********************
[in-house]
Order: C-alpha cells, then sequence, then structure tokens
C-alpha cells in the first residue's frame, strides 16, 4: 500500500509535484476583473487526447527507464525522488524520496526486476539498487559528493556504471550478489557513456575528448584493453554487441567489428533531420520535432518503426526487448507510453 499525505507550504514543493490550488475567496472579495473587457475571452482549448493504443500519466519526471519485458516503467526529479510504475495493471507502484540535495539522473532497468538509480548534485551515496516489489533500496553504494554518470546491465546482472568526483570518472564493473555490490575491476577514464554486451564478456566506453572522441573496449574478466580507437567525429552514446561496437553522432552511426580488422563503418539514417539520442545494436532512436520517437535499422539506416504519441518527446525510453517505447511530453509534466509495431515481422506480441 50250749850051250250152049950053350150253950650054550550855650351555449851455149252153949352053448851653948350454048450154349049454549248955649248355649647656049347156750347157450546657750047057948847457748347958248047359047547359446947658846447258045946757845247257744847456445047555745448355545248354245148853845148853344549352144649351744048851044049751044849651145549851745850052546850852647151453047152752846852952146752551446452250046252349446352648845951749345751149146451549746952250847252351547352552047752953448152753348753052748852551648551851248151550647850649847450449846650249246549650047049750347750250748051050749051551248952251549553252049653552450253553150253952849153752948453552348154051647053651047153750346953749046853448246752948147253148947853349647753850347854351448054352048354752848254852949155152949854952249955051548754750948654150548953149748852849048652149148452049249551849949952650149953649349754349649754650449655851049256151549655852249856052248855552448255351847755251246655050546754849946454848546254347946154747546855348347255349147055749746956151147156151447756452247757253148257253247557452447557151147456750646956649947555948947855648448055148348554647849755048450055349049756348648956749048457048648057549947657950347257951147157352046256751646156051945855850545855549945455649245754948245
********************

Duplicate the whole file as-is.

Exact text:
[in-house]
Order: C-alpha cells, then sequence, then structure tokens
C-alpha cells in the first residue's frame, strides 16, 4: 500500500509535484476583473487526447527507464525522488524520496526486476539498487559528493556504471550478489557513456575528448584493453554487441567489428533531420520535432518503426526487448507510453 499525505507550504514543493490550488475567496472579495473587457475571452482549448493504443500519466519526471519485458516503467526529479510504475495493471507502484540535495539522473532497468538509480548534485551515496516489489533500496553504494554518470546491465546482472568526483570518472564493473555490490575491476577514464554486451564478456566506453572522441573496449574478466580507437567525429552514446561496437553522432552511426580488422563503418539514417539520442545494436532512436520517437535499422539506416504519441518527446525510453517505447511530453509534466509495431515481422506480441 50250749850051250250152049950053350150253950650054550550855650351555449851455149252153949352053448851653948350454048450154349049454549248955649248355649647656049347156750347157450546657750047057948847457748347958248047359047547359446947658846447258045946757845247257744847456445047555745448355545248354245148853845148853344549352144649351744048851044049751044849651145549851745850052546850852647151453047152752846852952146752551446452250046252349446352648845951749345751149146451549746952250847252351547352552047752953448152753348753052748852551648551851248151550647850649847450449846650249246549650047049750347750250748051050749051551248952251549553252049653552450253553150253952849153752948453552348154051647053651047153750346953749046853448246752948147253148947853349647753850347854351448054352048354752848254852949155152949854952249955051548754750948654150548953149748852849048652149148452049249551849949952650149953649349754349649754650449655851049256151549655852249856052248855552448255351847755251246655050546754849946454848546254347946154747546855348347255349147055749746956151147156151447756452247757253148257253247557452447557151147456750646956649947555948947855648448055148348554647849755048450055349049756348648956749048457048648057549947657950347257951147157352046256751646156051945855850545855549945455649245754948245